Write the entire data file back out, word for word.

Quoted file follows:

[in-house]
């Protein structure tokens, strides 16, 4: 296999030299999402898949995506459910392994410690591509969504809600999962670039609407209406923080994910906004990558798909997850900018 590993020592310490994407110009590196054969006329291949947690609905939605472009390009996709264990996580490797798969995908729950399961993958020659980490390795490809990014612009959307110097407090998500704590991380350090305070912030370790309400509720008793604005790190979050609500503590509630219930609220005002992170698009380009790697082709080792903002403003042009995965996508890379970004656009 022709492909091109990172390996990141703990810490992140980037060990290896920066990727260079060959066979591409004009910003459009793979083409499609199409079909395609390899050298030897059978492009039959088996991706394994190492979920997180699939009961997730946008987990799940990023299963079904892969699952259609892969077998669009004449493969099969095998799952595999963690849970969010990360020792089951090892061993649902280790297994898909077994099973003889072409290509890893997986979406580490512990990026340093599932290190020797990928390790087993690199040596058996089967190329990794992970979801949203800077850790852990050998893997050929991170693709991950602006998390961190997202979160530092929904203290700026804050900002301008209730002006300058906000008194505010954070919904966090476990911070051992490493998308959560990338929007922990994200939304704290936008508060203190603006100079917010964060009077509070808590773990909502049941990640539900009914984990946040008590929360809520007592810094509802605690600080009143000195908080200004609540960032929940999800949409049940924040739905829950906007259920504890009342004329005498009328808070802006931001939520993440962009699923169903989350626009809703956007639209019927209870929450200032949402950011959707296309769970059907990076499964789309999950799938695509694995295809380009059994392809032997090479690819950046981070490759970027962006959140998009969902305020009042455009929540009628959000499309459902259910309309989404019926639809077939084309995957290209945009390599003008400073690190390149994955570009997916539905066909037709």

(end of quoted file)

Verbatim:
[in-house]
């Protein structure tokens, strides 16, 4: 296999030299999402898949995506459910392994410690591509969504809600999962670039609407209406923080994910906004990558798909997850900018 590993020592310490994407110009590196054969006329291949947690609905939605472009390009996709264990996580490797798969995908729950399961993958020659980490390795490809990014612009959307110097407090998500704590991380350090305070912030370790309400509720008793604005790190979050609500503590509630219930609220005002992170698009380009790697082709080792903002403003042009995965996508890379970004656009 022709492909091109990172390996990141703990810490992140980037060990290896920066990727260079060959066979591409004009910003459009793979083409499609199409079909395609390899050298030897059978492009039959088996991706394994190492979920997180699939009961997730946008987990799940990023299963079904892969699952259609892969077998669009004449493969099969095998799952595999963690849970969010990360020792089951090892061993649902280790297994898909077994099973003889072409290509890893997986979406580490512990990026340093599932290190020797990928390790087993690199040596058996089967190329990794992970979801949203800077850790852990050998893997050929991170693709991950602006998390961190997202979160530092929904203290700026804050900002301008209730002006300058906000008194505010954070919904966090476990911070051992490493998308959560990338929007922990994200939304704290936008508060203190603006100079917010964060009077509070808590773990909502049941990640539900009914984990946040008590929360809520007592810094509802605690600080009143000195908080200004609540960032929940999800949409049940924040739905829950906007259920504890009342004329005498009328808070802006931001939520993440962009699923169903989350626009809703956007639209019927209870929450200032949402950011959707296309769970059907990076499964789309999950799938695509694995295809380009059994392809032997090479690819950046981070490759970027962006959140998009969902305020009042455009929540009628959000499309459902259910309309989404019926639809077939084309995957290209945009390599003008400073690190390149994955570009997916539905066909037709």